Since you can already run Linux on ARM, it was only a matter of time before someone found a way to get the open source operating system working on the new Arm-based M1 Macs (opens in new tab).
Using the open source QEMU emulator and virtualizer, developers have now managed to run Linux and Windows.
It is reported that the process is not just a proof-of-concept and all basic functionality, including virtualized audio and network interfaces, work as they would on a native installation.
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Near native performance
Alexander Graf, a software engineer at Amazon, was the first to adapt QEMU (opens in new tab) and achieve near-native performance running a Windows 10 Insider Preview for ARM on Apple Silicon.
Graf's patches have now been used by Linux kernel developer Jon Masters to run Fedora 33 on a M1 MacBook Air (opens in new tab).
We’ve already reported that Parallels is working on a new version of Parallels Desktop for Mac (opens in new tab) especially for the M1 Macs, which should further ease the process. Of course Parallels Desktop for Mac will be a paid proprietary virtualizer as opposed to the free and open source QEMU.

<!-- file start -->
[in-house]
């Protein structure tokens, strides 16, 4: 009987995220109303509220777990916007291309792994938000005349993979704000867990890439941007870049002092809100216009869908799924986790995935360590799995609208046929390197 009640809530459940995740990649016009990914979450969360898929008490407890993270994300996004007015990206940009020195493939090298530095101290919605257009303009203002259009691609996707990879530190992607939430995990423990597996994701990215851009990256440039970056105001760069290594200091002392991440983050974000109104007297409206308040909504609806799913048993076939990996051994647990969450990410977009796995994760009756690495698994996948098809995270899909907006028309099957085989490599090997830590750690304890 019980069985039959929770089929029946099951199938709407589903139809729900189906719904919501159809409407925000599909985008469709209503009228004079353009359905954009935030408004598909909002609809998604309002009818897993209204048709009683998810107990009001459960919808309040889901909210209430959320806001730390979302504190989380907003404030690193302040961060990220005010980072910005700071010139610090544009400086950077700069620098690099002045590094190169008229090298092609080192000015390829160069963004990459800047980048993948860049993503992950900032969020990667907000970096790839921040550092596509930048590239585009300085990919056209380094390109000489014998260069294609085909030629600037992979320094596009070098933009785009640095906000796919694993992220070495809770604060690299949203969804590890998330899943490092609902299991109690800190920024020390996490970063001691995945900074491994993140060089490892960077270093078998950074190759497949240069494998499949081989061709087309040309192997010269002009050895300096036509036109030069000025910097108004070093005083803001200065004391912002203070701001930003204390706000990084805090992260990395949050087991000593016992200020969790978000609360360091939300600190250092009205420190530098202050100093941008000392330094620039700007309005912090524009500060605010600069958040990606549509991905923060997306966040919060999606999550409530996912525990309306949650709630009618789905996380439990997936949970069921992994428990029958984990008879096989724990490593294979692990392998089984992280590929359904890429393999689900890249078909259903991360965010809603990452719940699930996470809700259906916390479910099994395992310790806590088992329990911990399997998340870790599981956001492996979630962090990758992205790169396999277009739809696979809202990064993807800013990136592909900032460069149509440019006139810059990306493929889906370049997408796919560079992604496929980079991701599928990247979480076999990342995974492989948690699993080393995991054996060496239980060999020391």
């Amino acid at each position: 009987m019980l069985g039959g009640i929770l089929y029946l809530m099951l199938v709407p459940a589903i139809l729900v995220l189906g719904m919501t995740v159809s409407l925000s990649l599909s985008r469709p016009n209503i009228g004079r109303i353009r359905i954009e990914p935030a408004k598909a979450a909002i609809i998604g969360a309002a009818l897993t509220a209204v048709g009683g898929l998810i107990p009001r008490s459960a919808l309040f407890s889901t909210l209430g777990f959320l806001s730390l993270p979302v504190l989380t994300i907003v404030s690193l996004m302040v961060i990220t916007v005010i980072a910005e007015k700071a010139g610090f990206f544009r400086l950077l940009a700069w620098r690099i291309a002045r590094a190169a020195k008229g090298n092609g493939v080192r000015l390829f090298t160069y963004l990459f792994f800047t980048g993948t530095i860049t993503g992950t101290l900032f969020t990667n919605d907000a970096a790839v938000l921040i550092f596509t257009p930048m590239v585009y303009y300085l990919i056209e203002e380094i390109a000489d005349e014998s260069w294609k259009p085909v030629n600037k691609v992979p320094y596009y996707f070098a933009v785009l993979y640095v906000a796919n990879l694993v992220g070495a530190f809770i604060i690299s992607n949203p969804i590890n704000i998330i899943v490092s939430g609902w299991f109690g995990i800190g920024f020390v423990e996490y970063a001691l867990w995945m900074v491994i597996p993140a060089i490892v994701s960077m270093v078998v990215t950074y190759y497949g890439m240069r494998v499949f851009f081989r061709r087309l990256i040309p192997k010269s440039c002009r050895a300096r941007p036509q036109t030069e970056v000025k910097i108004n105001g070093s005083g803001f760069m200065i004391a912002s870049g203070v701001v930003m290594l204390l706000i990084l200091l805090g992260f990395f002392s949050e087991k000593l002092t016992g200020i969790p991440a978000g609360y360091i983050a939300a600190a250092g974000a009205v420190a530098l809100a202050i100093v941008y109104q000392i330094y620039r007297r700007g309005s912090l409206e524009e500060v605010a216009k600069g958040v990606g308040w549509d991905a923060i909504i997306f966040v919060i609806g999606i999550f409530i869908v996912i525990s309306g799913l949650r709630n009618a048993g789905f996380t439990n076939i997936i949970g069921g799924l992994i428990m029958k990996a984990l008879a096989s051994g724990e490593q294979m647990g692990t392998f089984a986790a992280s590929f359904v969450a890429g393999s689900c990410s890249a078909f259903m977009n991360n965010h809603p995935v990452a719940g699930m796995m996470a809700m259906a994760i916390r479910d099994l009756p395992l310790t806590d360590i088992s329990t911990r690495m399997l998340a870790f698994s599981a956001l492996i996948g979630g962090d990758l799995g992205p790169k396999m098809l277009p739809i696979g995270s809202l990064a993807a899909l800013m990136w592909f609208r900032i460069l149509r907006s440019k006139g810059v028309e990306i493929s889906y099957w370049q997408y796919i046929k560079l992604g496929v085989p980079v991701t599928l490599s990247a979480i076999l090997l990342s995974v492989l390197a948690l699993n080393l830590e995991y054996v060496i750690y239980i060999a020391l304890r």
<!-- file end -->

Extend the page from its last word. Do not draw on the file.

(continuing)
Linus Torvalds, the principal developer of Linux, has expressed interest (opens in new tab) in using the new MacBooks. Of course he wants the laptops to run Linux, which he perceives as a problem given Apple’s reluctance to share details about the hardware in its machines.
While Linux in a virtualized environment might not pass muster with Torvalds, he just might be in for a pleasant surprise.
A crowdfunding campaign to port Linux to the M1 Macs (opens in new tab) is well on its way to achieving its target, having already completed one of its two crowdfunding goals. Setup by the developer who ported Linux to the PlayStation 4, Hector Martin, the campaign is for raising funds to allow Martin to work on the porting process full-time.
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Via: MSPoweruser (opens in new tab)